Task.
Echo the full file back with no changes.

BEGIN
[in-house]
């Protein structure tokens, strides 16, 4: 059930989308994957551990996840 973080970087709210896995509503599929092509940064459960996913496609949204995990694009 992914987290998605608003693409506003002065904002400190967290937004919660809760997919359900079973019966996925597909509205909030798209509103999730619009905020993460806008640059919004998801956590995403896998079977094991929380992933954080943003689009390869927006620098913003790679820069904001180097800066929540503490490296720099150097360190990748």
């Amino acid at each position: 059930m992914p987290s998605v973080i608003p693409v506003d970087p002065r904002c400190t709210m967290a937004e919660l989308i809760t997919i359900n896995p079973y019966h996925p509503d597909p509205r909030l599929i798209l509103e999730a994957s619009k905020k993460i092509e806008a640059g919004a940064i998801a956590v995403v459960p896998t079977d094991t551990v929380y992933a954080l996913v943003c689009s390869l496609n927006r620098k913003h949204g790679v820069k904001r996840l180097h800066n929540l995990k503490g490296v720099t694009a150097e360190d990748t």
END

[in-house]
């Protein structure tokens, strides 16, 4: 059930989308994957551990996840 973080970087709210896995509503599929092509940064459960996913496609949204995990694009 992914987290998605608003693409506003002065904002400190967290937004919660809760997919359900079973019966996925597909509205909030798209509103999730619009905020993460806008640059919004998801956590995403896998079977094991929380992933954080943003689009390869927006620098913003790679820069904001180097800066929540503490490296720099150097360190990748």
């Amino acid at each position: 059930m992914p987290s998605v973080i608003p693409v506003d970087p002065r904002c400190t709210m967290a937004e919660l989308i809760t997919i359900n896995p079973y019966h996925p509503d597909p509205r909030l599929i798209l509103e999730a994957s619009k905020k993460i092509e806008a640059g919004a940064i998801a956590v995403v459960p896998t079977d094991t551990v929380y992933a954080l996913v943003c689009s390869l496609n927006r620098k913003h949204g790679v820069k904001r996840l180097h800066n929540l995990k503490g490296v720099t694009a150097e360190d990748t």